Rosengren: Possible weak growth later in the year
The combination of the low oil prices and federal stimulus spending should spark weak economic growth in the second half of this year, but it won't be strong enough to stop the rise in unemployment, Boston Federal Reserve President Eric Rosengren said today.
Rosengen said he expects the national unemployment rate to stabilize in early 2010, and then begin to retreat as the economic recovery gains speed later next year. The national unemployment rate, which hit 7.6 percent in January, is likely to exceed 8.5 percent, Rosengren said.
“We certainly have not bottomed in the labor markets,’’ he said.
Rosengren, speaking in Waltham at the annual meeting of the Massachusetts High Technology Council, gave a glum assessment of current conditions. He said the US economy is likely to shrink at an annual rate of at least 5 percent in current quarter, which ends March 31, and to shrink again in the next quarter.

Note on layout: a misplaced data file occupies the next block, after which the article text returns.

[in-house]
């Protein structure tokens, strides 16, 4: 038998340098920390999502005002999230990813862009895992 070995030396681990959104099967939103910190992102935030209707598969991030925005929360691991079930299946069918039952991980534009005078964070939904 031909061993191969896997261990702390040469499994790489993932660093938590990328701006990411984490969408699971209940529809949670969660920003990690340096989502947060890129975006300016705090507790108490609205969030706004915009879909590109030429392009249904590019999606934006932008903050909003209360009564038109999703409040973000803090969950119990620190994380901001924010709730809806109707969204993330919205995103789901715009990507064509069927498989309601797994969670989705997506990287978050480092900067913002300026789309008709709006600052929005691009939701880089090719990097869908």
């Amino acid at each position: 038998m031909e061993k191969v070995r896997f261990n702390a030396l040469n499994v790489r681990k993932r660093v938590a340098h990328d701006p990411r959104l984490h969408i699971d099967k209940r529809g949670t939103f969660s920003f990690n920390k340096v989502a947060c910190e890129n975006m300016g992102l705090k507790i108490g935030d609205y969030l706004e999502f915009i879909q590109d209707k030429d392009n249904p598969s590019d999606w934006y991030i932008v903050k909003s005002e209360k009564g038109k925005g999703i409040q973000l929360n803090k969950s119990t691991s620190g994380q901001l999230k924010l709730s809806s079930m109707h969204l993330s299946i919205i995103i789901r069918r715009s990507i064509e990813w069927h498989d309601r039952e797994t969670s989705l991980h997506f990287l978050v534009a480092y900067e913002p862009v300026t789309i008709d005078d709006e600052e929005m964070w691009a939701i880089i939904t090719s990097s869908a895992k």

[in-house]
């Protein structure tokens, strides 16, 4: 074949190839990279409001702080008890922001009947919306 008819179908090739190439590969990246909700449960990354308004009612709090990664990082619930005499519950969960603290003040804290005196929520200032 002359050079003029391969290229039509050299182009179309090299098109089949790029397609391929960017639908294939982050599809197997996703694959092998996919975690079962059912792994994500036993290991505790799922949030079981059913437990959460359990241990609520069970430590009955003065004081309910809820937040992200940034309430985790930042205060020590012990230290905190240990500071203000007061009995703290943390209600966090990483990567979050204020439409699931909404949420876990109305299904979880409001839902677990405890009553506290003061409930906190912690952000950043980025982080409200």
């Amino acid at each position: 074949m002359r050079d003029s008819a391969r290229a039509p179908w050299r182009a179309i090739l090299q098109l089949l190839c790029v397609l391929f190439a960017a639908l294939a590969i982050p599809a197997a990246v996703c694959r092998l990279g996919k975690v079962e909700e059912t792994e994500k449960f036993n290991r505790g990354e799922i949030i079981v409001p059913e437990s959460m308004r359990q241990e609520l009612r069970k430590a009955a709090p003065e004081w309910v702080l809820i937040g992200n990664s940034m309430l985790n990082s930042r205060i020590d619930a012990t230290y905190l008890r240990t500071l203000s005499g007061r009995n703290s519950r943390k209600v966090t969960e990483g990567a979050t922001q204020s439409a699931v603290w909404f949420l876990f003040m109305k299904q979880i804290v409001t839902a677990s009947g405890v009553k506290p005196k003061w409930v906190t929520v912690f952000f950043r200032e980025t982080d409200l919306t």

The Federal Reserve, which has already cut its key short-term interest rate to near zero, is taking other measures to boost the economy by lowering long-term interest rates, Rosengren said. For example, the Fed is buying securities backed by mortgages and Fannie Mae and Freddie Mac, the government-sponsored mortgage finance agencies.
In buying these securities, the Fed has freed up additional money for mortgage lending, which has helped bring rates for a 30-year-fixed rate home loan near historic lows around 5 percent.
Even though home prices have not hit bottom, "if rates are viewed as artificially low, people will come back into the market,” Rosengren said. "We do need to see a bottoming out in housing because it’s a big component in the wealth of individuals."
The Fed will be able to pull back quickly from its stimulative polices, considered by economists as the equivalent of printing money, to prevent the economy from overheating once conditions return to normal, Rosengren said.
“This isn’t a program we want to do, this is a program we need to do,” Rosengren said. “When the economy is this troubled, we need to pull out the stops”
(By Robert Gavin, Globe staff. File photo of Rosengren: John Tlumacki, Globe staff.)